Per- and Polyfluoroalkyl Substance Exposure Combined with High-Fat Diet Supports Prostate Cancer Progression
By Ozan Berk Imir, Alanna Zoe Kaminsky, Qian-Ying Zuo, Yu-Jeh Liu, Ratnakar Singh, Michael J. Spinella, Joseph Irudayaraj, Wen-Yang Hu, Gail S. Prins, and Zeynep Madak Erdogan
November 9, 2021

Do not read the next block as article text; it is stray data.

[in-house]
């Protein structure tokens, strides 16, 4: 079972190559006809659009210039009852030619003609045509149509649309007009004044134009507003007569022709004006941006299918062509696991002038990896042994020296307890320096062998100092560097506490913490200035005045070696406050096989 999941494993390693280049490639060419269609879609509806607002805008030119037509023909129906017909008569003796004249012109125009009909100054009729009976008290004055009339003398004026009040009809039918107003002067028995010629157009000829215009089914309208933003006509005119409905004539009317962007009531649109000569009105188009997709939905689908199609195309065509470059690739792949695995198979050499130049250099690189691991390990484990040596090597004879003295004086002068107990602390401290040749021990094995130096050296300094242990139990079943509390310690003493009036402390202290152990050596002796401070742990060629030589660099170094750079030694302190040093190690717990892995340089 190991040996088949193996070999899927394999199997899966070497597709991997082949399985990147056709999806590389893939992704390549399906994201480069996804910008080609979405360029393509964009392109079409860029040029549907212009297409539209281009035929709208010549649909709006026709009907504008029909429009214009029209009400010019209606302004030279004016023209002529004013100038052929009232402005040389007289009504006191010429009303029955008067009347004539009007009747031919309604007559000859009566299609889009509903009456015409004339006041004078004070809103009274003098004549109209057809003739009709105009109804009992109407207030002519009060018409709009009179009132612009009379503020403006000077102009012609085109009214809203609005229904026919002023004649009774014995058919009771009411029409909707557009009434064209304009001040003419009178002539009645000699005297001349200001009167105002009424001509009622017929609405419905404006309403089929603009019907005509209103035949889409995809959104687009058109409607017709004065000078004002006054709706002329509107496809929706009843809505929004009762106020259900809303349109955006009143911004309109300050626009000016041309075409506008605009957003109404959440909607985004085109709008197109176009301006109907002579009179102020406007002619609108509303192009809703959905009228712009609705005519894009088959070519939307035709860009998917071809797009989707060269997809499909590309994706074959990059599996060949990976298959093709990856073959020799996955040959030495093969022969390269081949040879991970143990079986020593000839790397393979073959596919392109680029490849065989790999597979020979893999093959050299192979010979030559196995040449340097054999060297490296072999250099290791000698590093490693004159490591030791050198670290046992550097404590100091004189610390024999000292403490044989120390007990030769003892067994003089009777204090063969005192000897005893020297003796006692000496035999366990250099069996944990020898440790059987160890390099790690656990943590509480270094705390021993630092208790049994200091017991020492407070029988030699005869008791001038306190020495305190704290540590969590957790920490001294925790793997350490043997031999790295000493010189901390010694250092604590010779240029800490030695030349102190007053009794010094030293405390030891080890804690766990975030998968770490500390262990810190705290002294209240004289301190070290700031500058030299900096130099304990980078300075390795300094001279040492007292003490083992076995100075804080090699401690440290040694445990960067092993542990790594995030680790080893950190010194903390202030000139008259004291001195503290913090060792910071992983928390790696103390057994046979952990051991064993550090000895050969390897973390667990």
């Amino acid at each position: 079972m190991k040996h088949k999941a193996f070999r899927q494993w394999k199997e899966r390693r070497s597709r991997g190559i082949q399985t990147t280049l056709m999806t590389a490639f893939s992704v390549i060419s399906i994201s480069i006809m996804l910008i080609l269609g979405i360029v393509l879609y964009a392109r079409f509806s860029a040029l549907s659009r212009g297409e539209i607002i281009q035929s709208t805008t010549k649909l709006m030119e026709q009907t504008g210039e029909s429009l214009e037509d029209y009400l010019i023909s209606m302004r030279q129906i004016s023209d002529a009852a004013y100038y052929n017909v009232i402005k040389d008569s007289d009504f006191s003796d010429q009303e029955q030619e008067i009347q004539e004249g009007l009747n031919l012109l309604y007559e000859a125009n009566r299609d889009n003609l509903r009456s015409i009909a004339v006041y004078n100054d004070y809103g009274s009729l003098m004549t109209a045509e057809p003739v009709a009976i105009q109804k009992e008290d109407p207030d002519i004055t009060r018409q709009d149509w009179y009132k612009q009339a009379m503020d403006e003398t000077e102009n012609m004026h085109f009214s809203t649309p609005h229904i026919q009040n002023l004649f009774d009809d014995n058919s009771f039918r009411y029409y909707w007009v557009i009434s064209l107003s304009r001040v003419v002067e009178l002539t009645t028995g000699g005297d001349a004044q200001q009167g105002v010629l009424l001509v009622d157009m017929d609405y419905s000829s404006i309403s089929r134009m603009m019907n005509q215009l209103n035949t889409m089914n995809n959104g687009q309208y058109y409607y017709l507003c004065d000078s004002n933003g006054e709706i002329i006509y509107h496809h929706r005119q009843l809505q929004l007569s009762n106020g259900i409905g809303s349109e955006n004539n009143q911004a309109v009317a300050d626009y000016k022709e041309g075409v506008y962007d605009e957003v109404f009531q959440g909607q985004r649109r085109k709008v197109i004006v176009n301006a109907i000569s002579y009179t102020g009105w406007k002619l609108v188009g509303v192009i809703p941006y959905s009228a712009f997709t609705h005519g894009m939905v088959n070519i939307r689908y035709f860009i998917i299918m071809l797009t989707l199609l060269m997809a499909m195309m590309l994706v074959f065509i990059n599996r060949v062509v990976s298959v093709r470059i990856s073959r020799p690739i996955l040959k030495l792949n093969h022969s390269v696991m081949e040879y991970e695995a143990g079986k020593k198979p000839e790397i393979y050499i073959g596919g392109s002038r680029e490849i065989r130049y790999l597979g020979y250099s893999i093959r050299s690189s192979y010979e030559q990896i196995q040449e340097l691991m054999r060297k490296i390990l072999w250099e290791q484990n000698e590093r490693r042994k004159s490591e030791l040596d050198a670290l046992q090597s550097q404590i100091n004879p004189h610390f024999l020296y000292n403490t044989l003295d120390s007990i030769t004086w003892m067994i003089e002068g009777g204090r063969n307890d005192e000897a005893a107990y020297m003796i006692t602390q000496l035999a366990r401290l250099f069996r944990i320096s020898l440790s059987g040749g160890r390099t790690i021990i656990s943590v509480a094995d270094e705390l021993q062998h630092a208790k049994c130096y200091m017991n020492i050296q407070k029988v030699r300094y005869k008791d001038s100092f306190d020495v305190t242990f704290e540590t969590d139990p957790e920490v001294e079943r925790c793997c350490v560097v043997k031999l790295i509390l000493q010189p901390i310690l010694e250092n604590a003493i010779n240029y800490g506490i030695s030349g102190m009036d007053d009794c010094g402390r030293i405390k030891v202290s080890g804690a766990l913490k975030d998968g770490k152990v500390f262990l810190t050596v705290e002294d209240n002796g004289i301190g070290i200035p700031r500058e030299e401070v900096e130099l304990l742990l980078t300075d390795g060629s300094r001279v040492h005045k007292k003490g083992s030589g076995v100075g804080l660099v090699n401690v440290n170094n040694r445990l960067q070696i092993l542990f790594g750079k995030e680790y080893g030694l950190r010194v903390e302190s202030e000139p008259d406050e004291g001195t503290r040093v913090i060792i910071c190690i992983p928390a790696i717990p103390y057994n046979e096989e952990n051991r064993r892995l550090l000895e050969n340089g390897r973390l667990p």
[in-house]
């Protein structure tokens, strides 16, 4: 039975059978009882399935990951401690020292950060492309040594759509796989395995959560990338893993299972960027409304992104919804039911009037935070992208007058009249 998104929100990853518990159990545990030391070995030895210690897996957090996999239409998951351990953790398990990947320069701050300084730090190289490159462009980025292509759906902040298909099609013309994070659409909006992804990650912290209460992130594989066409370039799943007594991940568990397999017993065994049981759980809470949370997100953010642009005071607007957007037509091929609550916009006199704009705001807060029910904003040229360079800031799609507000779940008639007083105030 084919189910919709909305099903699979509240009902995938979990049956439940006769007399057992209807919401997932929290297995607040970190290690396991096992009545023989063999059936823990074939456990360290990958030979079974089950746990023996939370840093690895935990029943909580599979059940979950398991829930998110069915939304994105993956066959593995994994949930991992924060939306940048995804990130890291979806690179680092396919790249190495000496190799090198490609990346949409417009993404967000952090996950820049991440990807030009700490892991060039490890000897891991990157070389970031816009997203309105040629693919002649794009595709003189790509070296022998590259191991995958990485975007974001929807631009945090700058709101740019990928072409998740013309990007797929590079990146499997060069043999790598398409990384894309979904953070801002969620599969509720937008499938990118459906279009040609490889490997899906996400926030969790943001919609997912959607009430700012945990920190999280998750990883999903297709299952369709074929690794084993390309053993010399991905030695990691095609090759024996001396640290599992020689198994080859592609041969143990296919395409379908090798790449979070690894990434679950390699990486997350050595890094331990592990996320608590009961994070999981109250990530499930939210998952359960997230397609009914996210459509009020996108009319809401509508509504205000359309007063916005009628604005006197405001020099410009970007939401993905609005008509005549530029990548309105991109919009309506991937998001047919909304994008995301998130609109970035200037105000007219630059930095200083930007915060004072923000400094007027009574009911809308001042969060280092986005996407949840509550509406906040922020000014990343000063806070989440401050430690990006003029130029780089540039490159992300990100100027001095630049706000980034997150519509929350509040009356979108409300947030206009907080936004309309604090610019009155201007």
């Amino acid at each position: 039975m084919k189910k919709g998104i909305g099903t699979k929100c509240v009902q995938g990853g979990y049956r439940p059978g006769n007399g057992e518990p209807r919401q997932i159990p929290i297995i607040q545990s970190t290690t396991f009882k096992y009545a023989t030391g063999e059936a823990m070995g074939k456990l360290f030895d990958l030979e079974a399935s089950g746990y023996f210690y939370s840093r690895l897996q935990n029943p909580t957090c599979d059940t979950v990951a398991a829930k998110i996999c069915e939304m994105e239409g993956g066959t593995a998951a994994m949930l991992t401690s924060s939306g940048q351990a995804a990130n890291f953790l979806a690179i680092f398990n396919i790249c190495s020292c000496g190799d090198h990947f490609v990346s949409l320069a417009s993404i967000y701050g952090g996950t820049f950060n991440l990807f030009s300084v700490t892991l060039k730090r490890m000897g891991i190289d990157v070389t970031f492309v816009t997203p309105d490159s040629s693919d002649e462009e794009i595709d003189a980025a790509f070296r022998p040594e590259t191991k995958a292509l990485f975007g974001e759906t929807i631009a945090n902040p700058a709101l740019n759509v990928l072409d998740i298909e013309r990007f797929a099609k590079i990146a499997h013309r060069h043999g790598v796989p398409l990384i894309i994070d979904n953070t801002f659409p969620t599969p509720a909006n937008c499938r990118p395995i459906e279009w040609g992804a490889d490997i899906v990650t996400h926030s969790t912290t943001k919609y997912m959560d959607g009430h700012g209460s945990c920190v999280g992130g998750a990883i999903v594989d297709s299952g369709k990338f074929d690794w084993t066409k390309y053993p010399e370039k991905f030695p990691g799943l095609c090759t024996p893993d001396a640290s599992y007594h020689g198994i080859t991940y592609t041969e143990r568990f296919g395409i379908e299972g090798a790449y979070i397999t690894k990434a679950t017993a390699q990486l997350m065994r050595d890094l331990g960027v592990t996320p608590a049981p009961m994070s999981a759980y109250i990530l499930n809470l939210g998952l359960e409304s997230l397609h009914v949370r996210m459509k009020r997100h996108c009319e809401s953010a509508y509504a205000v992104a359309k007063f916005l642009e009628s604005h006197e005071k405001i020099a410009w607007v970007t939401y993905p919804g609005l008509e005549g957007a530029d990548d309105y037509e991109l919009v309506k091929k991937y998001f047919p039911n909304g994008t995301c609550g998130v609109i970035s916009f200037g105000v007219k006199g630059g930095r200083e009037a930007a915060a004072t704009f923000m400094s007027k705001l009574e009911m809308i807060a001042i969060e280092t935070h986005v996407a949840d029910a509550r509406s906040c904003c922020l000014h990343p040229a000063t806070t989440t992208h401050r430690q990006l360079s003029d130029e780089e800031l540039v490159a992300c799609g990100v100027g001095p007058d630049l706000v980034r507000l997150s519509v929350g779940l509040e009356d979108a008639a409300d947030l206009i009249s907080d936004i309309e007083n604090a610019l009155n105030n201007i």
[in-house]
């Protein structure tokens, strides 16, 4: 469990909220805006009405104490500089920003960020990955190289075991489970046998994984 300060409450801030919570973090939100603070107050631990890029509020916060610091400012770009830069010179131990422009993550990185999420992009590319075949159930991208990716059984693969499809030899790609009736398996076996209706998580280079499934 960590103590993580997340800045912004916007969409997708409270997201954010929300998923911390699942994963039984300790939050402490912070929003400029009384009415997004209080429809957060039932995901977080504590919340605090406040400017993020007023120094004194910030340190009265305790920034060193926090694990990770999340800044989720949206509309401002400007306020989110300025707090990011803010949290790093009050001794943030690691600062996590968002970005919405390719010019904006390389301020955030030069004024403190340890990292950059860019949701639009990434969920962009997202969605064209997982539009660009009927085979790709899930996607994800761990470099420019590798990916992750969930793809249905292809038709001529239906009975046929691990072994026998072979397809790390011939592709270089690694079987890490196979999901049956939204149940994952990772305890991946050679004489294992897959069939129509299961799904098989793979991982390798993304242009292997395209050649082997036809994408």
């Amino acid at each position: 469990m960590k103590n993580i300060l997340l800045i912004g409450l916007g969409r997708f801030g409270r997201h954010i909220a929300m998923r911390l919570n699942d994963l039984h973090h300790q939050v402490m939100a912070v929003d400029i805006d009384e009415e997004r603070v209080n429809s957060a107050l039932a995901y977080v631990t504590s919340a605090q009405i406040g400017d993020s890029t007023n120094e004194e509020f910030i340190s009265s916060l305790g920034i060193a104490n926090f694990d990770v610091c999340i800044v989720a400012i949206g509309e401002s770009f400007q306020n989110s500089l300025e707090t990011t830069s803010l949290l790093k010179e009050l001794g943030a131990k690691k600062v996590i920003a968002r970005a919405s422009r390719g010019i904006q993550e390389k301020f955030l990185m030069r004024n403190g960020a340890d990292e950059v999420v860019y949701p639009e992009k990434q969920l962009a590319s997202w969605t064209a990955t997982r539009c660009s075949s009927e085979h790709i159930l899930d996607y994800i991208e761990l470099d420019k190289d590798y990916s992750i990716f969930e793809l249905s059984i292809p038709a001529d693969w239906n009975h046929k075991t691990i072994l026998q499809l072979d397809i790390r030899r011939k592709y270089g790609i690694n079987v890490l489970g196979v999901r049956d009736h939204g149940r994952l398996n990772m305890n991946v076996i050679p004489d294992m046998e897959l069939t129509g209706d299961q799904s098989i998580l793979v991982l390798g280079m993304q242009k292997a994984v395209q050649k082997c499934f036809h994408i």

Per- and polyfluoroalkyl substances (PFAS) are synthetic chemicals utilized in various industrial settings and include products such as flame retardants, artificial film-forming foams, cosmetics, and non-stick cookware, among others. Epidemiological studies suggest a link between increased blood PFAS levels and prostate cancer incidence, but the mechanism through which PFAS impact cancer development is unclear. To investigate the link between PFAS and prostate cancer, we evaluated the impact of metabolic alterations resulting from a high-fat diet combined with PFAS exposure on prostate tumor progression. We evaluated in vivo prostate cancer xenograft models exposed to perfluorooctane sulfonate (PFOS), a type of PFAS compound, and different diets to study the effects of PFAS on prostate cancer progression and metabolic activity. Metabolomics and transcriptomics were used to understand the metabolic landscape shifts upon PFAS exposure. We evaluated metabolic changes in benign or tumor cells that lead to epigenomic reprogramming and altered signaling, which ultimately increase tumorigenic risk and tumor aggressiveness. Our studies are the first in the field to provide new and clinically relevant insights regarding novel metabolic and epigenetic states as well as to support the future development of effective preventative and therapeutic strategies for PFAS-induced prostate cancers. Our findings enhance understanding of how PFAS synergize with high-fat diets to contribute to prostate cancer development and establish an important basis to mitigate PFAS exposure.
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